ALLEN:  There‘s going to be a lot of people in trouble if the answer I was given holds any water, whatsoever.  You know, I‘ve said it before and I‘ll say it again.  I really think that Little Bo Peep has a closer name than I do to Ramsey bin al-Shibh. 

OLBERMANN:  What do you do now?  You‘re essentially in limbo regarding this and your credit history and your I.D.  and social security number comes up for something else important as it might in the next, I don‘t know, two days or week? 

ALLEN:  Yeah, that‘s exactly where I am.  I‘m in a limbo, I mean, everybody points fingers to somebody else.  Everybody says I need to talk to the Treasury Department, when I talk to them, they pretty much give me that answer and they can‘t give me any idea whether this will happen again, whether he has used it, whether he‘s going to continue to use it.  Nobody has an answer.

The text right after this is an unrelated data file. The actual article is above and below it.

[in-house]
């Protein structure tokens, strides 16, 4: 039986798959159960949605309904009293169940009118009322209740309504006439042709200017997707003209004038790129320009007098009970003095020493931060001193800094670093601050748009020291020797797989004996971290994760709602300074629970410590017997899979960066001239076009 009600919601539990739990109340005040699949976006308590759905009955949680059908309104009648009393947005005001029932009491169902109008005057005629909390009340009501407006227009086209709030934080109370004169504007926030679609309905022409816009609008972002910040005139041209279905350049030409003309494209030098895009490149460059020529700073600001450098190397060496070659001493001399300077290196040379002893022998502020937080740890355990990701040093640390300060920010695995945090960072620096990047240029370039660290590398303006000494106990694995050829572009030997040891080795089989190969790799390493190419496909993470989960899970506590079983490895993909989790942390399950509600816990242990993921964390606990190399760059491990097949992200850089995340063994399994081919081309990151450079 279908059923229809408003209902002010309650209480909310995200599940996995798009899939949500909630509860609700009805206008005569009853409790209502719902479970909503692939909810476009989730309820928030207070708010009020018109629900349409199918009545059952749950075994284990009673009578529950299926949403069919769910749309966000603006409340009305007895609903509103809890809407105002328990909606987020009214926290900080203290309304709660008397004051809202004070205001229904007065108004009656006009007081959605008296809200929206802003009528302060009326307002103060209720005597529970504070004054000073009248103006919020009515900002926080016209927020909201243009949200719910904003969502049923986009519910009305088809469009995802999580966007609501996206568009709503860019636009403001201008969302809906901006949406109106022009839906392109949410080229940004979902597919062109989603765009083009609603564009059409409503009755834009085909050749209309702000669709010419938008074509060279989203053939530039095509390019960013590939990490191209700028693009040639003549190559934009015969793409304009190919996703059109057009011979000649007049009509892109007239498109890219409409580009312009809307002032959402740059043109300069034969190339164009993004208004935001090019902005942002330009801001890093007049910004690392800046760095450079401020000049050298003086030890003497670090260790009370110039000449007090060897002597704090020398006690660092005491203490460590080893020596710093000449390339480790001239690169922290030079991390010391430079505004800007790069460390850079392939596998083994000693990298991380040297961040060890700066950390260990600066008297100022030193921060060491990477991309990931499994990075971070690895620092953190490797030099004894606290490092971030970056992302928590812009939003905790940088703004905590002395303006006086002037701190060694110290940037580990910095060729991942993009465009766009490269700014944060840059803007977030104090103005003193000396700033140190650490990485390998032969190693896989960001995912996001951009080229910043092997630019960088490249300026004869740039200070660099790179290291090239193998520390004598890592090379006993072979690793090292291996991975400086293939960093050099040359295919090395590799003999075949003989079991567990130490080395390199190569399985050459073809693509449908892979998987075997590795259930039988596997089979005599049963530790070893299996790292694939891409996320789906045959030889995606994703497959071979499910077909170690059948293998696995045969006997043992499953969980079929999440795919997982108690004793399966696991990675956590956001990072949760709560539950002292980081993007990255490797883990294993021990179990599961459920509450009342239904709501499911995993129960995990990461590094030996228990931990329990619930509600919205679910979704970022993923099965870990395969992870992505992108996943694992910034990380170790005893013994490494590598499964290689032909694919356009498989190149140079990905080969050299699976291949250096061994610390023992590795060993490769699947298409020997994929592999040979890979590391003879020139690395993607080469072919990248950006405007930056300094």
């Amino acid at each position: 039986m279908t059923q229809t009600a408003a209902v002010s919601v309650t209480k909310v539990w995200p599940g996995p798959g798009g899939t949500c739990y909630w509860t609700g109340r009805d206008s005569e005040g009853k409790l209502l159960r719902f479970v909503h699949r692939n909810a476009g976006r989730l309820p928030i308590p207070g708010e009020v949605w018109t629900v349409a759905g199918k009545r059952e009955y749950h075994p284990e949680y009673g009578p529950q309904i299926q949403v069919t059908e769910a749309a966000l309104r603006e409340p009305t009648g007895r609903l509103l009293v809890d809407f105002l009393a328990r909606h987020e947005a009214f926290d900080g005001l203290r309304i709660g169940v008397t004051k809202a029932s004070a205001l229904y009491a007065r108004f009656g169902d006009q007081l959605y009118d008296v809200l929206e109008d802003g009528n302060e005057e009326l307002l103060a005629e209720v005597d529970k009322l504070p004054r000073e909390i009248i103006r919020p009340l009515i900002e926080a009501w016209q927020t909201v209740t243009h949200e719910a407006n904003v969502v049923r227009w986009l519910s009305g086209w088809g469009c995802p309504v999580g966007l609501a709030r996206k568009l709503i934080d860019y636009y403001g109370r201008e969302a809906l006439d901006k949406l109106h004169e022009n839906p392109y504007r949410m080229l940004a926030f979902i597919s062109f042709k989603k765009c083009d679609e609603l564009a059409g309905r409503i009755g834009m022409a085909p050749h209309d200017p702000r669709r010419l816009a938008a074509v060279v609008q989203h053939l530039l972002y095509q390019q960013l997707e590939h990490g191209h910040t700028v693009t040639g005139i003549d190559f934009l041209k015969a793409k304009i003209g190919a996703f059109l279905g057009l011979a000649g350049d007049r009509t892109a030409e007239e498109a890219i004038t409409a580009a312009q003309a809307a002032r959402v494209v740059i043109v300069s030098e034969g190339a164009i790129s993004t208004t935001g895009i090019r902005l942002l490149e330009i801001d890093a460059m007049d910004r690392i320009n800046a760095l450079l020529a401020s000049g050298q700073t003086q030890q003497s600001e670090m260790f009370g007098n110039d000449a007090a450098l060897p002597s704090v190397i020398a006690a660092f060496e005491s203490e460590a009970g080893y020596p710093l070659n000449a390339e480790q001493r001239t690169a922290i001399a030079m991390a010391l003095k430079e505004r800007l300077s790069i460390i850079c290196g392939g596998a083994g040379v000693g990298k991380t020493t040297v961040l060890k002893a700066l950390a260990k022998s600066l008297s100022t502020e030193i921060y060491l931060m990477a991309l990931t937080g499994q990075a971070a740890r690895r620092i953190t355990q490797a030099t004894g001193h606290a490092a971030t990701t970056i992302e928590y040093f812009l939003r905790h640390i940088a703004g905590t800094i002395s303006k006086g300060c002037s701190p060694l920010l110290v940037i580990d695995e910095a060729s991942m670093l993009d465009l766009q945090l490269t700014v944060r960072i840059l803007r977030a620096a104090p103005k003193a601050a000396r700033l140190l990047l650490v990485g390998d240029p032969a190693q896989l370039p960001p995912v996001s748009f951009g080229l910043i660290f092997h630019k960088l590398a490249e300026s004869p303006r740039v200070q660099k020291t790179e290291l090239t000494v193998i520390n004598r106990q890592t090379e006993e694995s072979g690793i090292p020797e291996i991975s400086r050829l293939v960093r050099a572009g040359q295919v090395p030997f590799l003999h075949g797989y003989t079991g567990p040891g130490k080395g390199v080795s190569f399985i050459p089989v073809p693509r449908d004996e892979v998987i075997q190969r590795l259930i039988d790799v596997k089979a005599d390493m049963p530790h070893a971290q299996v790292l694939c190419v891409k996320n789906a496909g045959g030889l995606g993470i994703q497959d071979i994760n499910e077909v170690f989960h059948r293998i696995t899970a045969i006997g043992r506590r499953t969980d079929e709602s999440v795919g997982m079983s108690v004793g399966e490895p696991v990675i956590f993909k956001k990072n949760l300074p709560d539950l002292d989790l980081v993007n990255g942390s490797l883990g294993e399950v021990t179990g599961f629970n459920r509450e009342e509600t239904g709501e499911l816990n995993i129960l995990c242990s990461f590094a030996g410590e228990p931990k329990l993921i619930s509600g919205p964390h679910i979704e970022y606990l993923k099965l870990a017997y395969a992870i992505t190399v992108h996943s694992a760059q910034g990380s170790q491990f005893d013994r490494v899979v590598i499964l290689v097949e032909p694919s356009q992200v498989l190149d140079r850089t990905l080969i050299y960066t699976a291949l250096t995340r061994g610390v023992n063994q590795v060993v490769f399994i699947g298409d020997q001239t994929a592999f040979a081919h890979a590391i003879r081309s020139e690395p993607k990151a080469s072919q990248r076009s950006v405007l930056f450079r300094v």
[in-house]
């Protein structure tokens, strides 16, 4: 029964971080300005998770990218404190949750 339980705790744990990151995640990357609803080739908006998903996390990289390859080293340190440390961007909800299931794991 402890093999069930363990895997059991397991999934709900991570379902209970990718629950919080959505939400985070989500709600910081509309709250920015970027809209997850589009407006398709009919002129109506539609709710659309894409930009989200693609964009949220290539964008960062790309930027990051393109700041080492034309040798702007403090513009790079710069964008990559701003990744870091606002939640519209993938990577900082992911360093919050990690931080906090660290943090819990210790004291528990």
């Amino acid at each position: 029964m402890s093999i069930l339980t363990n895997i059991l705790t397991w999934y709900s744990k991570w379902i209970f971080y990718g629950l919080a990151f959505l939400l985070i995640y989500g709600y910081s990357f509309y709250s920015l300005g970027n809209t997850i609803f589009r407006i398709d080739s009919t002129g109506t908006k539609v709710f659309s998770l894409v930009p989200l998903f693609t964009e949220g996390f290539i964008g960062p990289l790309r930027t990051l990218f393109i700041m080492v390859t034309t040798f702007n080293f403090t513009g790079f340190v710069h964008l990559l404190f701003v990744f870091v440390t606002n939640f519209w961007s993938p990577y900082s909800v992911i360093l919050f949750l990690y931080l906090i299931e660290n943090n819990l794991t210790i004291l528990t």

OLBERMANN:  So you‘re on the inside of this and we‘re talking about whether or not people are worried in the country about Homeland Security.  Are you worried about Homeland Security when something like this happened to you? 

ALLEN:  When they—it‘s one of those, if it can happen to you, it can happen to anybody.  Just little ol‘ me, just going throughout my day and trying to buy a car, and I get mixed up in all this, it really homes your eyes, it certainly does.  You know, it‘s something I‘m going to pay a lot more attention to and frankly, I‘m worried about. 

OLBERMANN:  Ryan Allen who is not the al-Qaeda operative, Ramsey bin al-Shibh.  Thanks for your time, sir, and good luck with this. 

ALLEN:  Thank you. 

OLBERMANN:  COUNTDOWN opening tonight with terror worries here in the U.S., including some that would border on the farcical otherwise.